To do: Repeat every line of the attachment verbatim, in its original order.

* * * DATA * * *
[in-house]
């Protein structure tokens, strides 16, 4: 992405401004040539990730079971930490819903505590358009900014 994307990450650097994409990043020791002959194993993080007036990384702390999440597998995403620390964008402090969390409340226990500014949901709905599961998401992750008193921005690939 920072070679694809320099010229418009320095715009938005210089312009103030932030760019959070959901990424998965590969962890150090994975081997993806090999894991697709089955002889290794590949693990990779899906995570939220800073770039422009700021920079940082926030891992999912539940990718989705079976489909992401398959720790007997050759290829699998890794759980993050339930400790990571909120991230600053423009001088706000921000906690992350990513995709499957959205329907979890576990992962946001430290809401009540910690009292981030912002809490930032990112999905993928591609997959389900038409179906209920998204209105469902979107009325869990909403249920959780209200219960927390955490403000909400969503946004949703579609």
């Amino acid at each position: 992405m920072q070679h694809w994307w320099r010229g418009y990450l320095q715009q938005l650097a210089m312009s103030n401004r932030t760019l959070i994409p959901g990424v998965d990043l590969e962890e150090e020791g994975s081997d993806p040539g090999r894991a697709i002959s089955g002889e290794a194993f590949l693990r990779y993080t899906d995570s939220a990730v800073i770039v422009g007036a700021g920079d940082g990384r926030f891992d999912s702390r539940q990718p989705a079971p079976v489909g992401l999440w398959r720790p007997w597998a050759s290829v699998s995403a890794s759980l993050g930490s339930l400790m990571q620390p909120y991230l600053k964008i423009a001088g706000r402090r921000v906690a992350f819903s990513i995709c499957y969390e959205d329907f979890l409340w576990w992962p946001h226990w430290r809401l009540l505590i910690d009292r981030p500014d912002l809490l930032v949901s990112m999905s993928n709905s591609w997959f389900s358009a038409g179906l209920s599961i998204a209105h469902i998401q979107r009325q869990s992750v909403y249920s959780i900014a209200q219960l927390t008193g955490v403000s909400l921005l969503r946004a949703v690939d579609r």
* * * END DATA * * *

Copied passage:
[in-house]
């Protein structure tokens, strides 16, 4: 992405401004040539990730079971930490819903505590358009900014 994307990450650097994409990043020791002959194993993080007036990384702390999440597998995403620390964008402090969390409340226990500014949901709905599961998401992750008193921005690939 920072070679694809320099010229418009320095715009938005210089312009103030932030760019959070959901990424998965590969962890150090994975081997993806090999894991697709089955002889290794590949693990990779899906995570939220800073770039422009700021920079940082926030891992999912539940990718989705079976489909992401398959720790007997050759290829699998890794759980993050339930400790990571909120991230600053423009001088706000921000906690992350990513995709499957959205329907979890576990992962946001430290809401009540910690009292981030912002809490930032990112999905993928591609997959389900038409179906209920998204209105469902979107009325869990909403249920959780209200219960927390955490403000909400969503946004949703579609």
């Amino acid at each position: 992405m920072q070679h694809w994307w320099r010229g418009y990450l320095q715009q938005l650097a210089m312009s103030n401004r932030t760019l959070i994409p959901g990424v998965d990043l590969e962890e150090e020791g994975s081997d993806p040539g090999r894991a697709i002959s089955g002889e290794a194993f590949l693990r990779y993080t899906d995570s939220a990730v800073i770039v422009g007036a700021g920079d940082g990384r926030f891992d999912s702390r539940q990718p989705a079971p079976v489909g992401l999440w398959r720790p007997w597998a050759s290829v699998s995403a890794s759980l993050g930490s339930l400790m990571q620390p909120y991230l600053k964008i423009a001088g706000r402090r921000v906690a992350f819903s990513i995709c499957y969390e959205d329907f979890l409340w576990w992962p946001h226990w430290r809401l009540l505590i910690d009292r981030p500014d912002l809490l930032v949901s990112m999905s993928n709905s591609w997959f389900s358009a038409g179906l209920s599961i998204a209105h469902i998401q979107r009325q869990s992750v909403y249920s959780i900014a209200q219960l927390t008193g955490v403000s909400l921005l969503r946004a949703v690939d579609r």